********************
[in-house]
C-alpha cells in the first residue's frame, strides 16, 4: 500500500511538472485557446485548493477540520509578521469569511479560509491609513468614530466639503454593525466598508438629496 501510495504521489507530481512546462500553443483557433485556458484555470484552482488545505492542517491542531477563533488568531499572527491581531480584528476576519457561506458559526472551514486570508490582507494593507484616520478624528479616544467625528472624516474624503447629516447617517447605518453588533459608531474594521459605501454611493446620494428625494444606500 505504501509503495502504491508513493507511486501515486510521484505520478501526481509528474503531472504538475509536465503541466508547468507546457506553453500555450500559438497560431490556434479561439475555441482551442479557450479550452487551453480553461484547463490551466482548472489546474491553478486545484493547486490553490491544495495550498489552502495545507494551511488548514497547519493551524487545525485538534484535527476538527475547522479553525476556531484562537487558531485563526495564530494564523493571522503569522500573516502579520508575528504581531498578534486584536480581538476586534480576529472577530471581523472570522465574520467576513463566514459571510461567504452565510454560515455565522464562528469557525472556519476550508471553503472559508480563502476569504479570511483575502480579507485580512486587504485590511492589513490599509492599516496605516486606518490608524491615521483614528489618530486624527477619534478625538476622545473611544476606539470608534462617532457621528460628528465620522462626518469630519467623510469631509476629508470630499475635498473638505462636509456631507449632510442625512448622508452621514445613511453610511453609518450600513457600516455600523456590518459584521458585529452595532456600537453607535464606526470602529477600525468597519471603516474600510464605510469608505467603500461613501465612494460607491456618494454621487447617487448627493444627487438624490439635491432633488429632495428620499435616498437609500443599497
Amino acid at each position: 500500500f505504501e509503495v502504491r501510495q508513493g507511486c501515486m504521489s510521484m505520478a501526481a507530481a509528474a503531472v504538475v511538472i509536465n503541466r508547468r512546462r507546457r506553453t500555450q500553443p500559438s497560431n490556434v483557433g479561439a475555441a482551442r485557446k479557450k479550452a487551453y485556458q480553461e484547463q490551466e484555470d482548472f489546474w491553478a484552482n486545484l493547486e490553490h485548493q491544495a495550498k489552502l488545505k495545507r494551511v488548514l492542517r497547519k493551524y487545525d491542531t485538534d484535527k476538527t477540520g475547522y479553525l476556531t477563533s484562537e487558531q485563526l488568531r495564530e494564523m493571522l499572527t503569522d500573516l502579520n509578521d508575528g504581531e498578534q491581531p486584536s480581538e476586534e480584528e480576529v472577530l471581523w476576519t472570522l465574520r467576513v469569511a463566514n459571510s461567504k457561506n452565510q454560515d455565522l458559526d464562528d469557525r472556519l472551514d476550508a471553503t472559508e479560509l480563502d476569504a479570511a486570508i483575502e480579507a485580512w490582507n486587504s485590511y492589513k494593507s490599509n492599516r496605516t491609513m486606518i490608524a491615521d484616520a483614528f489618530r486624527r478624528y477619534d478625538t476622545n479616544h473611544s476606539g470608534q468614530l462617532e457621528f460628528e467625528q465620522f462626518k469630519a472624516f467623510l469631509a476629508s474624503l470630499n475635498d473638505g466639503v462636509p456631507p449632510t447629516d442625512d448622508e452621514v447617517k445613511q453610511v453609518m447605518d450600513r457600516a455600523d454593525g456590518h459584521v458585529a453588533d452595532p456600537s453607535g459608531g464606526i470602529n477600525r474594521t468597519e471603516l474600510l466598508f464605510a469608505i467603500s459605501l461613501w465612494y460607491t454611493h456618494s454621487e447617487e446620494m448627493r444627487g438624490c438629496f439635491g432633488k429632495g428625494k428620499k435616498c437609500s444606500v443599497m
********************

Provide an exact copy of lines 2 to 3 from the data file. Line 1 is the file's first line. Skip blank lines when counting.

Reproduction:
C-alpha cells in the first residue's frame, strides 16, 4: 500500500511538472485557446485548493477540520509578521469569511479560509491609513468614530466639503454593525466598508438629496 501510495504521489507530481512546462500553443483557433485556458484555470484552482488545505492542517491542531477563533488568531499572527491581531480584528476576519457561506458559526472551514486570508490582507494593507484616520478624528479616544467625528472624516474624503447629516447617517447605518453588533459608531474594521459605501454611493446620494428625494444606500 505504501509503495502504491508513493507511486501515486510521484505520478501526481509528474503531472504538475509536465503541466508547468507546457506553453500555450500559438497560431490556434479561439475555441482551442479557450479550452487551453480553461484547463490551466482548472489546474491553478486545484493547486490553490491544495495550498489552502495545507494551511488548514497547519493551524487545525485538534484535527476538527475547522479553525476556531484562537487558531485563526495564530494564523493571522503569522500573516502579520508575528504581531498578534486584536480581538476586534480576529472577530471581523472570522465574520467576513463566514459571510461567504452565510454560515455565522464562528469557525472556519476550508471553503472559508480563502476569504479570511483575502480579507485580512486587504485590511492589513490599509492599516496605516486606518490608524491615521483614528489618530486624527477619534478625538476622545473611544476606539470608534462617532457621528460628528465620522462626518469630519467623510469631509476629508470630499475635498473638505462636509456631507449632510442625512448622508452621514445613511453610511453609518450600513457600516455600523456590518459584521458585529452595532456600537453607535464606526470602529477600525468597519471603516474600510464605510469608505467603500461613501465612494460607491456618494454621487447617487448627493444627487438624490439635491432633488429632495428620499435616498437609500443599497
Amino acid at each position: 500500500f505504501e509503495v502504491r501510495q508513493g507511486c501515486m504521489s510521484m505520478a501526481a507530481a509528474a503531472v504538475v511538472i509536465n503541466r508547468r512546462r507546457r506553453t500555450q500553443p500559438s497560431n490556434v483557433g479561439a475555441a482551442r485557446k479557450k479550452a487551453y485556458q480553461e484547463q490551466e484555470d482548472f489546474w491553478a484552482n486545484l493547486e490553490h485548493q491544495a495550498k489552502l488545505k495545507r494551511v488548514l492542517r497547519k493551524y487545525d491542531t485538534d484535527k476538527t477540520g475547522y479553525l476556531t477563533s484562537e487558531q485563526l488568531r495564530e494564523m493571522l499572527t503569522d500573516l502579520n509578521d508575528g504581531e498578534q491581531p486584536s480581538e476586534e480584528e480576529v472577530l471581523w476576519t472570522l465574520r467576513v469569511a463566514n459571510s461567504k457561506n452565510q454560515d455565522l458559526d464562528d469557525r472556519l472551514d476550508a471553503t472559508e479560509l480563502d476569504a479570511a486570508i483575502e480579507a485580512w490582507n486587504s485590511y492589513k494593507s490599509n492599516r496605516t491609513m486606518i490608524a491615521d484616520a483614528f489618530r486624527r478624528y477619534d478625538t476622545n479616544h473611544s476606539g470608534q468614530l462617532e457621528f460628528e467625528q465620522f462626518k469630519a472624516f467623510l469631509a476629508s474624503l470630499n475635498d473638505g466639503v462636509p456631507p449632510t447629516d442625512d448622508e452621514v447617517k445613511q453610511v453609518m447605518d450600513r457600516a455600523d454593525g456590518h459584521v458585529a453588533d452595532p456600537s453607535g459608531g464606526i470602529n477600525r474594521t468597519e471603516l474600510l466598508f464605510a469608505i467603500s459605501l461613501w465612494y460607491t454611493h456618494s454621487e447617487e446620494m448627493r444627487g438624490c438629496f439635491g432633488k429632495g428625494k428620499k435616498c437609500s444606500v443599497m